via Live-Stream
(link to be sent via e-mail)

Friday, August 12
Service at 7:30 p.m.
In Person and
via Live-Stream
(link to be sent via e-mail)

Friday, August 19
Service at 7:30 p.m.
In Person and
via Live-Stream
(link to be sent via e-mail)

Friday, August 26
Service at 7:30 p.m.
In Person and
via Live-Stream
(link to be sent via e-mail)

Torah Study and Shabbat Services
Saturdays at 10:00 a.m.

As we continue in a summer mode at Temple Israel the Ritual Committee is grateful to the many congregants who have volunteered to lead Shabbat Services and Study.  
Libby Gershansky and Jerrold Gross were our prayer leaders at Erev Shabbat Services on July 8th and July 15threspectively when Rabbi Howald was on vacation. And Jim Rohan is our summer musical leader at Erev Shabbat Services. 

For the month of July our Saturday morning Torah Study leaders included Linda Brill, Arnie Grossman (2x), JR Rich and Barbara Fried and in August we look forward to studying again with Barbara as well as Kathi Kass, Maxine Cohen and Judy Lee.  Our summer Saturday Morning prayer leader is Pamela Carlton with Jaimie Blackman and/or Dr. Ken Pickover when they are available.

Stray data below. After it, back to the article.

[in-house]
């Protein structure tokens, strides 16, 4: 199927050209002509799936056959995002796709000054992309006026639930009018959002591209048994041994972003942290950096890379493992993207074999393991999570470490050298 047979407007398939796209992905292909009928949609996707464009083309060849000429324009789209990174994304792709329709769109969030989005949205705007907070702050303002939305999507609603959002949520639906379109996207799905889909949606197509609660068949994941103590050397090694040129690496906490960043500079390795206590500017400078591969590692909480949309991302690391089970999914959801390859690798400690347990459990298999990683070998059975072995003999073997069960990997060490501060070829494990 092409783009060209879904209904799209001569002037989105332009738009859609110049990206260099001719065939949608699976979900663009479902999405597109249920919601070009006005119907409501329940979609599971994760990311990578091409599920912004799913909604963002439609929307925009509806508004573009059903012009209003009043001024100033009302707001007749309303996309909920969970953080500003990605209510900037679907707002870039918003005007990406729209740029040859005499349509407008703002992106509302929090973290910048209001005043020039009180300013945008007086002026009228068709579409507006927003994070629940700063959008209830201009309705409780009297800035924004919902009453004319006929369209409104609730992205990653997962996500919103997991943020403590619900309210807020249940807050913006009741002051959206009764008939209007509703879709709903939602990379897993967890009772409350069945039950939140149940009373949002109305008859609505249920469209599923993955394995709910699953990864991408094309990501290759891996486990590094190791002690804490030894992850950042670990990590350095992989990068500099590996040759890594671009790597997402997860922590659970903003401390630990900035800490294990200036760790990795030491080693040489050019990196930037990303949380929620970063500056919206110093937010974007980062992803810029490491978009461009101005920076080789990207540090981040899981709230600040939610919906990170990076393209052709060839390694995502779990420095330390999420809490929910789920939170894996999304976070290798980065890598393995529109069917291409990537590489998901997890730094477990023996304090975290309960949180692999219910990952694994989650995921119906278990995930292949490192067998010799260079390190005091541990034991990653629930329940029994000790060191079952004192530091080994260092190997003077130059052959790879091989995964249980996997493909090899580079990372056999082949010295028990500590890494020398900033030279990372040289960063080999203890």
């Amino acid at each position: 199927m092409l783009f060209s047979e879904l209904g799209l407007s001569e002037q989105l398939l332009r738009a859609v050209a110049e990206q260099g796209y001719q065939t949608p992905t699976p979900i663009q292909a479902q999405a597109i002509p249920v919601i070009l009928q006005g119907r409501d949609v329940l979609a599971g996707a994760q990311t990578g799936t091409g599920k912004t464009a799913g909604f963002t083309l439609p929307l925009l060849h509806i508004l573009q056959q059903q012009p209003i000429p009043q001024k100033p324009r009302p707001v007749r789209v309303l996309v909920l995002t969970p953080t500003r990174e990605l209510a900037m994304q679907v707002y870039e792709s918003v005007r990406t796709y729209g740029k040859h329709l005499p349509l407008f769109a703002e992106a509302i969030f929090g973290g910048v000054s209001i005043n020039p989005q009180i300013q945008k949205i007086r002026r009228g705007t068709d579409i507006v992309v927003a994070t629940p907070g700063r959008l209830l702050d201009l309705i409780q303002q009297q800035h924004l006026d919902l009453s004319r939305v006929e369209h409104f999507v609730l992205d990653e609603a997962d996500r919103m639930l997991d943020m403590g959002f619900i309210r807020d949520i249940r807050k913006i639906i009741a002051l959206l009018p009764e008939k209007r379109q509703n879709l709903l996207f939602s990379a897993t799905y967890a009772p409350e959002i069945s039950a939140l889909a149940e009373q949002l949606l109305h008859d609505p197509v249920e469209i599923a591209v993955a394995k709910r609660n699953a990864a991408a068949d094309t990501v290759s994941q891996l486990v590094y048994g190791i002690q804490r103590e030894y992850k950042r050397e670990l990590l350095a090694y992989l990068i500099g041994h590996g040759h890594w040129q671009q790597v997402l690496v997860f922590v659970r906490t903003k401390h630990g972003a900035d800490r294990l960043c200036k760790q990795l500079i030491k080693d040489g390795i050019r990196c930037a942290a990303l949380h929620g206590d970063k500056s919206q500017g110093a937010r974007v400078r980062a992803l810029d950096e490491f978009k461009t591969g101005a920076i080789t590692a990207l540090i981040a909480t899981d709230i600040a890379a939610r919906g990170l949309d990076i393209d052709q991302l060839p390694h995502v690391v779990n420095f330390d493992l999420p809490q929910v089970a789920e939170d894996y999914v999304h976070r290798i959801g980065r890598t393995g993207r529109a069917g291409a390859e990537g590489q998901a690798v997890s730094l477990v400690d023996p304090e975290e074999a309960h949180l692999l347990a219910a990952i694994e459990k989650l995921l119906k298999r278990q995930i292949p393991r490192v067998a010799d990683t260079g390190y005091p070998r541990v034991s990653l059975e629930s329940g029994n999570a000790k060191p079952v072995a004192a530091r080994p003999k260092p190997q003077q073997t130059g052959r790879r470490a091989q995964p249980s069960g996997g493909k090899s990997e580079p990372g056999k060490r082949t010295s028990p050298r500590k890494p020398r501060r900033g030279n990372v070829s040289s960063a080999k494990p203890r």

Please note there will be a Tish B’ Av Study Session on Zoom led by Rabbi Howald on Saturday August 6th at 6:00PM “From Lament to Loving “.  Please see further information elsewhere in this E-Shalom Bulletin and in the weekly News and Notes.

Looking ahead to the High Holy Days, you should have received information by mail about the Memory Book that is distributed during the Yizkor Service on Yom Kippur afternoon.  The Memory Book is an opportunity to remember family and friends.  To participate in the Memory Book please follow the instructions provided in the mailing and return immediately to the Temple Office in the envelope provided.  

For your information, the dates of the High Holy Days and Fall Festivals are as follows:
Selichot:  Saturday September 17th
Erev Rosh Hashanah:  Sunday September 25th 
Rosh Hashanah First Day:  Monday September 26th
Rosh Hashanah Second Day:  Tuesday September 27th
Kol Nidre:  Tuesday October 4th
Yom Kipper Day:  Wednesday October 5th
Erev Sukkot:  Sunday October 9th
Sukkot Day:  Monday October 10th
Shemini Atzeret/Erev Simchat Torah:  Sunday October 16th
Simchat Torah Day: Monday October 17th  

We look forward to seeing you all in person at Temple.

Linda Brill, Jerry Gross Nina Rohan

Thank you to the following congregants for their assistance with ushering during services as well as for honoring the Congregation with their presence on the Bimah in July:
Bryn Biren, Linda Brill, Pamela Carlton, Jeffrey Chason,